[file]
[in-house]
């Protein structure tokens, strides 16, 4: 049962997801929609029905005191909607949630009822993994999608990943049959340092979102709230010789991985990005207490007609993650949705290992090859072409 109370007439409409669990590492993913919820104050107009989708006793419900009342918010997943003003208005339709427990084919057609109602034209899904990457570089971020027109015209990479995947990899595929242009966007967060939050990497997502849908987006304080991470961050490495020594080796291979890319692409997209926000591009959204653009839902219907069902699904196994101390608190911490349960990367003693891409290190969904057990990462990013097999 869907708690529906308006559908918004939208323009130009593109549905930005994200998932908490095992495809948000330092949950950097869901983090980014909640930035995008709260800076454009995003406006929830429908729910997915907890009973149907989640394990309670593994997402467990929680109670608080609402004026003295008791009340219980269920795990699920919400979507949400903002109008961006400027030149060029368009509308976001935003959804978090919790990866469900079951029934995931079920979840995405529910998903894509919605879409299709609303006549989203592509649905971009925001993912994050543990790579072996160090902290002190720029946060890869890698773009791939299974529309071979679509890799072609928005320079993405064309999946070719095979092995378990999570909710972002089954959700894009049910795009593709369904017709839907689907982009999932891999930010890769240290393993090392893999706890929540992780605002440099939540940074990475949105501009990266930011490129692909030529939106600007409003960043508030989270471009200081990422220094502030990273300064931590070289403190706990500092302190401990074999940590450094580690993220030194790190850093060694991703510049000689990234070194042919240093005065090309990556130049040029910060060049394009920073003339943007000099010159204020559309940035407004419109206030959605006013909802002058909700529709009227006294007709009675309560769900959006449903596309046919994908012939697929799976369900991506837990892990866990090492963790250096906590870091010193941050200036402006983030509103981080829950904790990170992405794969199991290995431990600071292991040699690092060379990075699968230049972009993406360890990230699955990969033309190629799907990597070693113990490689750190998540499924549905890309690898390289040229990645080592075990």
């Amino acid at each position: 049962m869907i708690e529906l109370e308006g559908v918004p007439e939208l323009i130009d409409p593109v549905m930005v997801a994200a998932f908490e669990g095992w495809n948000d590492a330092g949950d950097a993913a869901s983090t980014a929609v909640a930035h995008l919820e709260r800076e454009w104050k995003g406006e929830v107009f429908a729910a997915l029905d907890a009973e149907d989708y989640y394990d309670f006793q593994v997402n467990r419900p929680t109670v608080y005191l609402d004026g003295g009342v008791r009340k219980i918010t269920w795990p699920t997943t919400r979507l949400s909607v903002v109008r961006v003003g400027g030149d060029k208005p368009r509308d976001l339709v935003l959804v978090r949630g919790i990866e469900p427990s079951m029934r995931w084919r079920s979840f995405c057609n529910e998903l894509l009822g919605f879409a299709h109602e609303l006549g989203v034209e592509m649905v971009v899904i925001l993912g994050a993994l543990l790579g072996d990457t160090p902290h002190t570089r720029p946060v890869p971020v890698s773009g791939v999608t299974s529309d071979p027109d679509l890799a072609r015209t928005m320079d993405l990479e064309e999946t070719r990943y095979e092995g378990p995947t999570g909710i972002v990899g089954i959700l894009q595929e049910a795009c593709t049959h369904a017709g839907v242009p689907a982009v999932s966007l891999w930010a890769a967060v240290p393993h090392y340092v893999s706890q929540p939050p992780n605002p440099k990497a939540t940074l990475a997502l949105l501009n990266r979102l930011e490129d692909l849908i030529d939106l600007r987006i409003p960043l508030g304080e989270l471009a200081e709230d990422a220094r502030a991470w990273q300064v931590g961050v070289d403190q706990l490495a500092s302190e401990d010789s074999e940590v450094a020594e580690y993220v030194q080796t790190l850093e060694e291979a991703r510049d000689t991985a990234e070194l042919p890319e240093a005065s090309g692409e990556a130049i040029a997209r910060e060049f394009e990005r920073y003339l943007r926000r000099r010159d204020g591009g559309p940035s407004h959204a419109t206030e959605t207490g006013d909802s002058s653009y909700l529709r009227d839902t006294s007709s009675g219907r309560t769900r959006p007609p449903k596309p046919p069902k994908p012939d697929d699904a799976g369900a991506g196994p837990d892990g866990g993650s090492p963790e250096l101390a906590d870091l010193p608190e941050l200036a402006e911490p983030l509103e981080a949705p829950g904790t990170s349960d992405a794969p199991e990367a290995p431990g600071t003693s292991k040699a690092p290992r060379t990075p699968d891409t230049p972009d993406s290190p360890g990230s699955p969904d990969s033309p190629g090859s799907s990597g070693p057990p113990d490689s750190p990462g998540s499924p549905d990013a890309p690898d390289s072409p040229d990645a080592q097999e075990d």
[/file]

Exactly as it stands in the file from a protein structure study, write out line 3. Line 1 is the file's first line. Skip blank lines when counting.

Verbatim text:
């Amino acid at each position: 049962m869907i708690e529906l109370e308006g559908v918004p007439e939208l323009i130009d409409p593109v549905m930005v997801a994200a998932f908490e669990g095992w495809n948000d590492a330092g949950d950097a993913a869901s983090t980014a929609v909640a930035h995008l919820e709260r800076e454009w104050k995003g406006e929830v107009f429908a729910a997915l029905d907890a009973e149907d989708y989640y394990d309670f006793q593994v997402n467990r419900p929680t109670v608080y005191l609402d004026g003295g009342v008791r009340k219980i918010t269920w795990p699920t997943t919400r979507l949400s909607v903002v109008r961006v003003g400027g030149d060029k208005p368009r509308d976001l339709v935003l959804v978090r949630g919790i990866e469900p427990s079951m029934r995931w084919r079920s979840f995405c057609n529910e998903l894509l009822g919605f879409a299709h109602e609303l006549g989203v034209e592509m649905v971009v899904i925001l993912g994050a993994l543990l790579g072996d990457t160090p902290h002190t570089r720029p946060v890869p971020v890698s773009g791939v999608t299974s529309d071979p027109d679509l890799a072609r015209t928005m320079d993405l990479e064309e999946t070719r990943y095979e092995g378990p995947t999570g909710i972002v990899g089954i959700l894009q595929e049910a795009c593709t049959h369904a017709g839907v242009p689907a982009v999932s966007l891999w930010a890769a967060v240290p393993h090392y340092v893999s706890q929540p939050p992780n605002p440099k990497a939540t940074l990475a997502l949105l501009n990266r979102l930011e490129d692909l849908i030529d939106l600007r987006i409003p960043l508030g304080e989270l471009a200081e709230d990422a220094r502030a991470w990273q300064v931590g961050v070289d403190q706990l490495a500092s302190e401990d010789s074999e940590v450094a020594e580690y993220v030194q080796t790190l850093e060694e291979a991703r510049d000689t991985a990234e070194l042919p890319e240093a005065s090309g692409e990556a130049i040029a997209r910060e060049f394009e990005r920073y003339l943007r926000r000099r010159d204020g591009g559309p940035s407004h959204a419109t206030e959605t207490g006013d909802s002058s653009y909700l529709r009227d839902t006294s007709s009675g219907r309560t769900r959006p007609p449903k596309p046919p069902k994908p012939d697929d699904a799976g369900a991506g196994p837990d892990g866990g993650s090492p963790e250096l101390a906590d870091l010193p608190e941050l200036a402006e911490p983030l509103e981080a949705p829950g904790t990170s349960d992405a794969p199991e990367a290995p431990g600071t003693s292991k040699a690092p290992r060379t990075p699968d891409t230049p972009d993406s290190p360890g990230s699955p969904d990969s033309p190629g090859s799907s990597g070693p057990p113990d490689s750190p990462g998540s499924p549905d990013a890309p690898d390289s072409p040229d990645a080592q097999e075990d």